As her world begins to unravel around her, Isobel discovers that dreams, like words, hold more power than she ever imagined, and that the most frightening realities are those of the mind. Now she must find a way to reach Varen before he is consumed by the shadows of his own nightmares.

His life depends on it.

You can also check out my review.
(or scroll down, it was just yesterday.)

Contest rules are:
1. You must be a follower of my blog.
2. Leave a comment with your email address so I can contact you if you’re the winner.
                      email{at}XX{dot} com
3. +1 entry for a comment on the review
4. +1 entry for blogging or tweeting about the contest.
The contest runs now through October 31st and is open to US entrants only.
Good luck!

Tuesday, October 19, 2010


When I learned that another Louisville YA author had a debut book being released this year, I googled the name Kelly Creagh. Her upcoming book was titled Nevermore. The premise intrigued me: a paranormal teen romance that derived its creepy chills from the master of creepy chills—Edgar Allen Poe. I thought: what an awesome idea. I’ve always been a huge fan of Poe.

Still, I wasn’t entirely won over by the blurb. This is how goodreads starts off:

"Cheerleader Isobel Lanley is horrified when she is paired with Varen Nethers for an English project, which is due- so unfair- on the day of the rival game. Cold and aloof, sardonic and sharp-tongued, Varen makes it clear he’d rather not have anything to do with her either. But when Isobel discovers strange writing in his journal, she can’t help but give this enigmatic boy with the piercing eyes another look."

All right. So it sounds like— take a popular cheerleader add a romantic "dark" male hero and stir in some ghosts or something. Could Creagh take the promise of Poe-type horror and deliver in a teen romance?

I had to find out. And I’m thrilled to say the answer is yes.

Despite the stereotypical-seeming set up: pretty cheerleader-obnoxious football player-troubled goth boy triangle, the characters don’t come across as stereotypes. Isobel is a witty, strong, well-rounded character. She is considerate of others. She even continues to care about her obnoxious football player boyfriend after he proves himself a jerk who deserves to be dumped. (Not in a powerless I-can’t-get-over-the-jerk way, but in an empowered completely-over-him-but-he’s-still-a-human-being way.) Isobel comes across as real and as likeable. As does Varen. He’s aloof and sardonic, yes. But he’s also funny and earnest. And, he is also troubled. Beyond troubled. The difficulty arises because he wants Isobel in his world but knows he has to keep her out of it.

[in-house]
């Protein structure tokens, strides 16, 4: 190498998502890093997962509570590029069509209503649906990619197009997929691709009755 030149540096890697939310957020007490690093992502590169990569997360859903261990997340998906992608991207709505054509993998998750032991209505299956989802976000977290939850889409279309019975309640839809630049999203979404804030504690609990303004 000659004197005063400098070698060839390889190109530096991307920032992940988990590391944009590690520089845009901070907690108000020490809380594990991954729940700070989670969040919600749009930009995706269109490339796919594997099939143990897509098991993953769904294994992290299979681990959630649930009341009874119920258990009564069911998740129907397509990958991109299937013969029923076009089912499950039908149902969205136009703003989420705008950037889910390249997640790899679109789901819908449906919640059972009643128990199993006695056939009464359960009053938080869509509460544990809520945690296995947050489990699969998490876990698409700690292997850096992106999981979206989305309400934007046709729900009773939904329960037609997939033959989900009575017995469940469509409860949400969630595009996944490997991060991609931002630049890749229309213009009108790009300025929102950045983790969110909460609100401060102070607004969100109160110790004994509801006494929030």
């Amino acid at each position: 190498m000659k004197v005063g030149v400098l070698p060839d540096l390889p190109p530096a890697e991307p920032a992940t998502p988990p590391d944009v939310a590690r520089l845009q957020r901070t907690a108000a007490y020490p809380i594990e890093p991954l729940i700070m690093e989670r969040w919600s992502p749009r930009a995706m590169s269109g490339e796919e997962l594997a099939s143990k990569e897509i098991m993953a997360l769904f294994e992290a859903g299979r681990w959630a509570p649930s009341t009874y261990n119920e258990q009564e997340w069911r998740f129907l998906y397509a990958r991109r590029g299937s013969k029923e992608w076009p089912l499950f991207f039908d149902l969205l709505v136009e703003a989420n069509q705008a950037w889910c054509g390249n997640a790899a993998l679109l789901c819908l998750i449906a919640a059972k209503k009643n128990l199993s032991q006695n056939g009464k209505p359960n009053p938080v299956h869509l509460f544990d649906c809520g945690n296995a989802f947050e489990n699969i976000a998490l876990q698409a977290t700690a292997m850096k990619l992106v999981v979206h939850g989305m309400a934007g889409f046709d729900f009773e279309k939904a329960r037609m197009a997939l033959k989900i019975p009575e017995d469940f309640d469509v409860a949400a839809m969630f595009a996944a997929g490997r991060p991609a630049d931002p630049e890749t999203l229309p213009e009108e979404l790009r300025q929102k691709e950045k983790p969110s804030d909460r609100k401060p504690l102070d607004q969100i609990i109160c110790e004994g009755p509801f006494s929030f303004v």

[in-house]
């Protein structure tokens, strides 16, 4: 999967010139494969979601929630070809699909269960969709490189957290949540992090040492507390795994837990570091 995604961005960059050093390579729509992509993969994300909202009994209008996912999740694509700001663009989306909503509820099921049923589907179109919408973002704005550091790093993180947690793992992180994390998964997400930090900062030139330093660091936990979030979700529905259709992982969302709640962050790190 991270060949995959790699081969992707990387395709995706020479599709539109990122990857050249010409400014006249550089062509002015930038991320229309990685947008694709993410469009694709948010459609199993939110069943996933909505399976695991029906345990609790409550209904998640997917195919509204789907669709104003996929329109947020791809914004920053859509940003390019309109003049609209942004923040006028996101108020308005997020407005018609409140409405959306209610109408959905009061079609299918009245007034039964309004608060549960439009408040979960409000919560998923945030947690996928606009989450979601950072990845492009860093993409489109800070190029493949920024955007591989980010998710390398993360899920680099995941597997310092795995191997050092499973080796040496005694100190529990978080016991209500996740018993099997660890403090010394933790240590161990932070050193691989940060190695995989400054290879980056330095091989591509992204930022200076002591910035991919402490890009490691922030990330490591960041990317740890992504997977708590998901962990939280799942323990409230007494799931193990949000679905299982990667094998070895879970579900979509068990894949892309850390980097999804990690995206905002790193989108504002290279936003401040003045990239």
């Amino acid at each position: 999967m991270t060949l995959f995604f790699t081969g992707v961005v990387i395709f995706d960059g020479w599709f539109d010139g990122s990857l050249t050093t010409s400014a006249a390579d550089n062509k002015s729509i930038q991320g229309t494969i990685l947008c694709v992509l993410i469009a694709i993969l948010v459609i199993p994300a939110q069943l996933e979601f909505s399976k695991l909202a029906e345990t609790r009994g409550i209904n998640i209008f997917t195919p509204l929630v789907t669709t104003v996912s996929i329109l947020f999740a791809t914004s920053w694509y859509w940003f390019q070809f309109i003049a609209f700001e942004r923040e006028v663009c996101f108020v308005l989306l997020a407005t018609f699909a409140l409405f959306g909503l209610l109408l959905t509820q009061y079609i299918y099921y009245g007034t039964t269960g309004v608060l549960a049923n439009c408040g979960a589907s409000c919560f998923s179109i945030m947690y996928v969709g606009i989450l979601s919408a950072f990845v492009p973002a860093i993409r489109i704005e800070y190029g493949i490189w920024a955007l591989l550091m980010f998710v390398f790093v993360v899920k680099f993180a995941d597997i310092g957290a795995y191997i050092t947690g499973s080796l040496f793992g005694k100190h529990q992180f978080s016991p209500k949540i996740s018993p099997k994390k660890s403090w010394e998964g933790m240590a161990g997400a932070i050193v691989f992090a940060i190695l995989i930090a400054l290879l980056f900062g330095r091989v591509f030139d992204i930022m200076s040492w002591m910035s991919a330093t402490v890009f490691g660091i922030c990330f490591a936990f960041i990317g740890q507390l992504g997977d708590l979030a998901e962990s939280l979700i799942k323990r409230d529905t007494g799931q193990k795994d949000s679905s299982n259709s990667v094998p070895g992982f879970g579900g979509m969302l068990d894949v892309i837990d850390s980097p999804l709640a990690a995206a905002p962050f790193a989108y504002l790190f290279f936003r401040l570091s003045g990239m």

Isobel and Varen work together on an English report on Edgar Allen Poe. Varen is a bit obsessed with Poe. Isobel is gradually pulled into Varen’s sphere and learns things about him that are...unsettling. Nightmarish. Like something out of Poe.

Creagh made this work for me because of the way she made it work for Isobel. She didn’t plunk Isobel down into the midst of insanity that Isobel just accepts. Her very real, concrete world was taken over little by little. The line between the real world and this other world blurred until it disappeared. It was very creepy. Very Poe-like. And I am now a very big Kelly Creagh fan.

Check back tomorrow for my very first giveaway – a copy of Nevermore in celebration of Halloween!

Monday, October 18, 2010

Escape to the Past With: The Help by Kathryn Stockett